In addition, I read several reviews of budget apps to run personal finance. The main functions were similar again: users had to fill in their expenses and income, then apps recommended to spend a certain amount per day. Some apps allowed to set a family budget and to control expenses of their relatives.
Step 3. Prototyping and solution description
Summing up the results of my research, I decided to completely redesign the scenario of user interaction with the Analytics tab. I wanted to change a user experience from negative and disturbing to positive one: to show user’s income first.
Numerous controls made this page complex and visually heavy. Looking for the best solution I drew up several different versions of the header block. Finally I fancied dividing the page into two logical sections: income and expenses. This decision allowed me to reduce the amount of information displayed on one screen and shift a focus to income.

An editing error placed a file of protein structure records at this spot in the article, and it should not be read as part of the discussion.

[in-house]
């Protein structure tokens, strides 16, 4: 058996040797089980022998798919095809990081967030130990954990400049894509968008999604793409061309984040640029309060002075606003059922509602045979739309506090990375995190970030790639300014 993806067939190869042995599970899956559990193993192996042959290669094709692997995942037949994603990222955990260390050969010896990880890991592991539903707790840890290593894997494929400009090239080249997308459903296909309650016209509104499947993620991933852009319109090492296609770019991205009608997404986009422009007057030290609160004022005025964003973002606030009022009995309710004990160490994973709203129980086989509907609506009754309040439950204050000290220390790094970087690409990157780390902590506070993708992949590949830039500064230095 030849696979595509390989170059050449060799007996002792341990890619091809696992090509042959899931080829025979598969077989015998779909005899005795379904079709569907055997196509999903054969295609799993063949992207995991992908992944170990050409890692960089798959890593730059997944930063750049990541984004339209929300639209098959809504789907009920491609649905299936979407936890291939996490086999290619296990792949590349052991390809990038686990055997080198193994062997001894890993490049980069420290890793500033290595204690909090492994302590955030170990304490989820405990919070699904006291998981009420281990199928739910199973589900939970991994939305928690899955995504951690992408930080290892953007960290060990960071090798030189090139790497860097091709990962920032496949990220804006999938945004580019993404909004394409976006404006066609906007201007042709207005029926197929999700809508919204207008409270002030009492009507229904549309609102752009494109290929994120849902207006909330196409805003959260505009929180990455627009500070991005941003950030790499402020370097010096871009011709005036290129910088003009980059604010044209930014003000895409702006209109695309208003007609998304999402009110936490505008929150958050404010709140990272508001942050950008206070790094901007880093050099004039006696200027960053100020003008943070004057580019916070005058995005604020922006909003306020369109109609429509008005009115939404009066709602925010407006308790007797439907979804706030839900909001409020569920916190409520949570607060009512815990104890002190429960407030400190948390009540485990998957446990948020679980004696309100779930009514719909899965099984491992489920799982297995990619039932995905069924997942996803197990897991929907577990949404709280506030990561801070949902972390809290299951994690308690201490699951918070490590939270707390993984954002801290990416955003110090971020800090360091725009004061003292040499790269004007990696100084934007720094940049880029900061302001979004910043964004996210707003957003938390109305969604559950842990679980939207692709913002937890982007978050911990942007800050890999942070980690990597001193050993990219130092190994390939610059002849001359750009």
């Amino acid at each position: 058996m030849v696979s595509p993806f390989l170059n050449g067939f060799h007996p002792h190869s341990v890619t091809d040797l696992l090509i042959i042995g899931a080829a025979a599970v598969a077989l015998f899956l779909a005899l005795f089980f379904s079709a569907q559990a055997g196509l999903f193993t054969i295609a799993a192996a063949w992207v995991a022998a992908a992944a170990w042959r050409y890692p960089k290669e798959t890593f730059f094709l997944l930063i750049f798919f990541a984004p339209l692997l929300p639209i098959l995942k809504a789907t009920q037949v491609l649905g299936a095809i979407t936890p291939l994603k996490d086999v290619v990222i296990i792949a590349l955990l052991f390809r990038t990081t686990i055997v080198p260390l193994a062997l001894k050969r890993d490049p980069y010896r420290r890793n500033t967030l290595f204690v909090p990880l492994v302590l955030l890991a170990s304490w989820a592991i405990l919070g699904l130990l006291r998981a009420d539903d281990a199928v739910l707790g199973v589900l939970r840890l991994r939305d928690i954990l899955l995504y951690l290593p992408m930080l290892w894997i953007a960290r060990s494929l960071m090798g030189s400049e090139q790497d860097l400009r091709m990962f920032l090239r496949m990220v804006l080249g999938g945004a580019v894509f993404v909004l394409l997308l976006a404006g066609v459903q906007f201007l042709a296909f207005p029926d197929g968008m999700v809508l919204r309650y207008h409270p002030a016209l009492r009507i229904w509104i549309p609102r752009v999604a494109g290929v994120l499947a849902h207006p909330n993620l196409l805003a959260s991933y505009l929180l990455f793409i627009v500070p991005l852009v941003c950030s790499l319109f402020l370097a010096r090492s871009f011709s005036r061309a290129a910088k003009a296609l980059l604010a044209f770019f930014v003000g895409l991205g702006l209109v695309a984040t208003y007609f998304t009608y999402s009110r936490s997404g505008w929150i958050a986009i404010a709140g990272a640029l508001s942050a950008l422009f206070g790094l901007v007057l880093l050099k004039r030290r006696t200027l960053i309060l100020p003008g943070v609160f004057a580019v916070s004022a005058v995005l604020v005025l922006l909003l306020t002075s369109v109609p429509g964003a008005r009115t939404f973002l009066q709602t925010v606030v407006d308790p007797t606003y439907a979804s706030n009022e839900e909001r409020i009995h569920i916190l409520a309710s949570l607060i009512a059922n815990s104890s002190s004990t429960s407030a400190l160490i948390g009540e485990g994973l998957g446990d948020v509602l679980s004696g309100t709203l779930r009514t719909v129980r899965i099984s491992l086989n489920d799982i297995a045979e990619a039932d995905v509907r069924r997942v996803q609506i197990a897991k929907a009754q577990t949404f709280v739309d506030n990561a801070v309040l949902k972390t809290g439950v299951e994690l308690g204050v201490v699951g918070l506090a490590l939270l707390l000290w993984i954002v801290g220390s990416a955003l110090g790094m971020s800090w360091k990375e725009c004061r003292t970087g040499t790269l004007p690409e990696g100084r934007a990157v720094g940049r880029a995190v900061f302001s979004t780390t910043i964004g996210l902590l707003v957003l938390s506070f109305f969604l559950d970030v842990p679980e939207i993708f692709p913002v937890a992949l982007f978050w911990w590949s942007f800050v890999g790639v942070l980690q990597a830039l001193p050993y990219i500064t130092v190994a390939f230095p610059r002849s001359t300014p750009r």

To implement of my idea I chose a segment switch. The default state is the income tab. On this page I placed several widgets which allowed to set up a budget limit or different types of money boxes. Users can monitor their limit of budget or savings. Money boxes can be edited or deleted by clicking on them. The expenses tab have the same functionality: it shows expenses by categories, merchants and countries. To make the design more lightweight I changed the black segment switch to a dropdown.
Step 4. Testing
For testing I assembled a clickable prototype and tested it on my friends. The main scenario was to create a money box with a percent of income. Also I asked people to describe the purpose of the period control (chart) and the figures on the tabs. All 4 respondents completed the task and gave correct definitions. Users did not have any difficulties with the new controls and finished the scenario without hints. People noted the usability and information value of money box widgets. Sketch file with prototype is here.
By adding the income information on Analytics tab and giving the ability to combine different types of money boxes I fully achieved my goals. I made the header block more useful and helped to avoid accidental clicks by changing the period control (chart) and adding tabs. The problem with frequent negative notifications does not need a specific design solution. It is just necessary to reduce the number of annoying messages and notify about the saving money more often. All my ideas are supposed to help users to manage their finances more easily.